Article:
I just came across an old-ish article in The Huffington Post about teaching critical thinking in schools:
Dr.Christianna Alger states that asking the right questions may build a critical thinking classroom. (Many of the times you see baffled looks from students is due to the question not being clearly stated or it is not the correct question for the answer that you believe is right.)
CLARITY. Can you state that in a different way? Can you elaborate on what you said? Can you give an example? Is there another word or phrase that communicates the problem?
ACCURACY. How do we check to see if that statement is valid? How do we know it is correct? Where did you get the information? How can we verify or test it? (This is less of a problem when the sources are known and controlled by the teacher or district, but does it allow for challenges?)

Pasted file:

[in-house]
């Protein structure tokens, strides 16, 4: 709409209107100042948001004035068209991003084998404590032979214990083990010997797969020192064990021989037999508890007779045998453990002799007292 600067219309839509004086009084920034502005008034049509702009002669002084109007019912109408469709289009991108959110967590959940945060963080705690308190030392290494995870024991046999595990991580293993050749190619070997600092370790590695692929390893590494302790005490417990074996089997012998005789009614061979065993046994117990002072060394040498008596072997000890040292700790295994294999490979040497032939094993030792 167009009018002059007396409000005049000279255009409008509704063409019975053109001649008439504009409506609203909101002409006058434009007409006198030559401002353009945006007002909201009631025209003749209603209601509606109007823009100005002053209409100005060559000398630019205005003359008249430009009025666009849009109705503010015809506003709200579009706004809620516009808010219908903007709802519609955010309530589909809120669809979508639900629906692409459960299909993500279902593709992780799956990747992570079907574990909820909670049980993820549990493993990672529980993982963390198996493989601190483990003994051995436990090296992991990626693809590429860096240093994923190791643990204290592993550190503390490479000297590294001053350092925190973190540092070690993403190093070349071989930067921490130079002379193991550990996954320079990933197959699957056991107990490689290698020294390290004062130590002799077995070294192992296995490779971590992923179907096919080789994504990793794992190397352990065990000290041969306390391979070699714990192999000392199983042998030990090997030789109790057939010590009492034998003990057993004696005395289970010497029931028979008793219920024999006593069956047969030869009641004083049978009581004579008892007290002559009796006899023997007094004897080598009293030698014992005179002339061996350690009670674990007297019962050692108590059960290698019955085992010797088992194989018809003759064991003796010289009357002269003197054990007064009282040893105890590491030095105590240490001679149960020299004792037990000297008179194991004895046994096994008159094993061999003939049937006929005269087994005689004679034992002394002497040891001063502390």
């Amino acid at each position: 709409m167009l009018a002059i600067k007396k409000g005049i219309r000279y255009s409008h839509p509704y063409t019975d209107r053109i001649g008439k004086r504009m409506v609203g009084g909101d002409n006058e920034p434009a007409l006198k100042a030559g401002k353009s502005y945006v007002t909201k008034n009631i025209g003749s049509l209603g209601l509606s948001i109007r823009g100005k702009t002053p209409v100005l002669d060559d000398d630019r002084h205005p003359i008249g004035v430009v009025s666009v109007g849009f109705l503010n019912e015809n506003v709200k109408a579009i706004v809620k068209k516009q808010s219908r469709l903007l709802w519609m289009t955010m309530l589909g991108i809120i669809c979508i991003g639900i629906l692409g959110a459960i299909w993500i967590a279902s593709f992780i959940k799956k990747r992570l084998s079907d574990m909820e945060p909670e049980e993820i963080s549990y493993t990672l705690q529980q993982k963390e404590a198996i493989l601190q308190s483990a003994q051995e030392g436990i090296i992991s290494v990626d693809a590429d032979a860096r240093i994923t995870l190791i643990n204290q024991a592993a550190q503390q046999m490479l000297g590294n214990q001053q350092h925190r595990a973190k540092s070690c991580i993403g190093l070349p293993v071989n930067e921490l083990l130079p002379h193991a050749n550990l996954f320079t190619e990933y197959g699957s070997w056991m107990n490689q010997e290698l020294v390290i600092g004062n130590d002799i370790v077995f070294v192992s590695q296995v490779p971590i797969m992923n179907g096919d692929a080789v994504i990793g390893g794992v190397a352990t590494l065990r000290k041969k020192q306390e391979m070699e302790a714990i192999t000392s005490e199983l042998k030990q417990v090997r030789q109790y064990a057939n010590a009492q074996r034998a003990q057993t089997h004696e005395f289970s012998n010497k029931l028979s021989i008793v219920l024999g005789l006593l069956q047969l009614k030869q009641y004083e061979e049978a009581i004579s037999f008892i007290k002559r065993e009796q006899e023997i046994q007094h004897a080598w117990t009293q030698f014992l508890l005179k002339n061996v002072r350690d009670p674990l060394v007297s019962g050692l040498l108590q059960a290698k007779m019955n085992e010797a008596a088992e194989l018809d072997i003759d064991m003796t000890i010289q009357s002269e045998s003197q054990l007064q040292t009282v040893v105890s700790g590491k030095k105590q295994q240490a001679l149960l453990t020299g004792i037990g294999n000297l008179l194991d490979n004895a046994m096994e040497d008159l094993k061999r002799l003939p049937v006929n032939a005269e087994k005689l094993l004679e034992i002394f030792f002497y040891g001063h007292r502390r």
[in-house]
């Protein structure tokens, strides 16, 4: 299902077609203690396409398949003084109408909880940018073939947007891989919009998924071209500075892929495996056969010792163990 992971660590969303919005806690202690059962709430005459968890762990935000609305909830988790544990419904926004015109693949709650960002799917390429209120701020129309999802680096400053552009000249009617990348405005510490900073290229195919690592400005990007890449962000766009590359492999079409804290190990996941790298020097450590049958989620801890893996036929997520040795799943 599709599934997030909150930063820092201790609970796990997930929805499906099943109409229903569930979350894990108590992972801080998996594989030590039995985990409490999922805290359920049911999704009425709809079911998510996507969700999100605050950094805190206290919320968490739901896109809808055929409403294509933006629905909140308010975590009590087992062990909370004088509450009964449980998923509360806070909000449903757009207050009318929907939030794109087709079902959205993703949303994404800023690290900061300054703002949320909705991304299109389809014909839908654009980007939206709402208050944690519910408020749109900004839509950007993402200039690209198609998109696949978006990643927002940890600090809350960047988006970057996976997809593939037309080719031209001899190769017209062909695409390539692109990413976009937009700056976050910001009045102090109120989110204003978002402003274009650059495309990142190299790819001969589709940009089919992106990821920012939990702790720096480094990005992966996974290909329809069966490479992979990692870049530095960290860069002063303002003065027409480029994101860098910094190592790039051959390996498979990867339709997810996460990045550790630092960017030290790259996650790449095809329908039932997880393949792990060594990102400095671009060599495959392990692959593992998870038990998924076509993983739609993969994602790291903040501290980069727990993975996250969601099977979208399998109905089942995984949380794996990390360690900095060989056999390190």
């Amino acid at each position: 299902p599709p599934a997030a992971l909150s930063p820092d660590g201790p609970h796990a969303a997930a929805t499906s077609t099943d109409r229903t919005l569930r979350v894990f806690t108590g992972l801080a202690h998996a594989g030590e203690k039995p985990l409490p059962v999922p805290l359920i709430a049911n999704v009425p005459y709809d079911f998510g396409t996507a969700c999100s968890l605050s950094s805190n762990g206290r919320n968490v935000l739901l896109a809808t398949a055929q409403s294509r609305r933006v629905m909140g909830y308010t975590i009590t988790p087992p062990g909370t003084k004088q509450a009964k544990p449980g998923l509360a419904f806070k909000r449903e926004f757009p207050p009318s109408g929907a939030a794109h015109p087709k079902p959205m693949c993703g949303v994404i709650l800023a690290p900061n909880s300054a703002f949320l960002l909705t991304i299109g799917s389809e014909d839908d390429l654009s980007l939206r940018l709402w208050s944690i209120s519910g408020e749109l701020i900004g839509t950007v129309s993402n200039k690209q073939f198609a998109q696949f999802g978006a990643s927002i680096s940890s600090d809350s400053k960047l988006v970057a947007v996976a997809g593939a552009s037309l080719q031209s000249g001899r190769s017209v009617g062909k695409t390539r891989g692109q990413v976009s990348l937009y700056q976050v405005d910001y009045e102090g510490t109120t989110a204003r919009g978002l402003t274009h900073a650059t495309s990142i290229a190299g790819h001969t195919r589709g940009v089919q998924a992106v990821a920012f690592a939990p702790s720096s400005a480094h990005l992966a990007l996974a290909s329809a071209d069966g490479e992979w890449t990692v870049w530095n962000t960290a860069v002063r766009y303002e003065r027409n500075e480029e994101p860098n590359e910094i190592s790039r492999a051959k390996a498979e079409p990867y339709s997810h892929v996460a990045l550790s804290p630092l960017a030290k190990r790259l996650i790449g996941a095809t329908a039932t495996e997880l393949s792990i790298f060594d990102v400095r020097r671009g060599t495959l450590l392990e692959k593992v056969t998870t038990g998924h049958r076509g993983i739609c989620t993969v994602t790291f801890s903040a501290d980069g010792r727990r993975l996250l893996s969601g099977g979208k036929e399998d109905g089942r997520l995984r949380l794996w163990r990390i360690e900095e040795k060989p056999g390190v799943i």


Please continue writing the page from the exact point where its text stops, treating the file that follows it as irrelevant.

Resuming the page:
DEPTH. What factors make this a difficult problem? What are some of the complexities inherent in this problem? (We tend to go towards simple answers.)
RELEVANCE. How does that relate to the problem? How does that help us with the issue?
FAIRNESS. Do you have a vested interest in this issue? Are you sympathetically representing the relevant viewpoint of others? (This gets to the heart of my objection in calling it critical thinking. Is the student able to present a radically different viewpoint without it conflicting with what the teacher wants, believes is correct, or will accept?)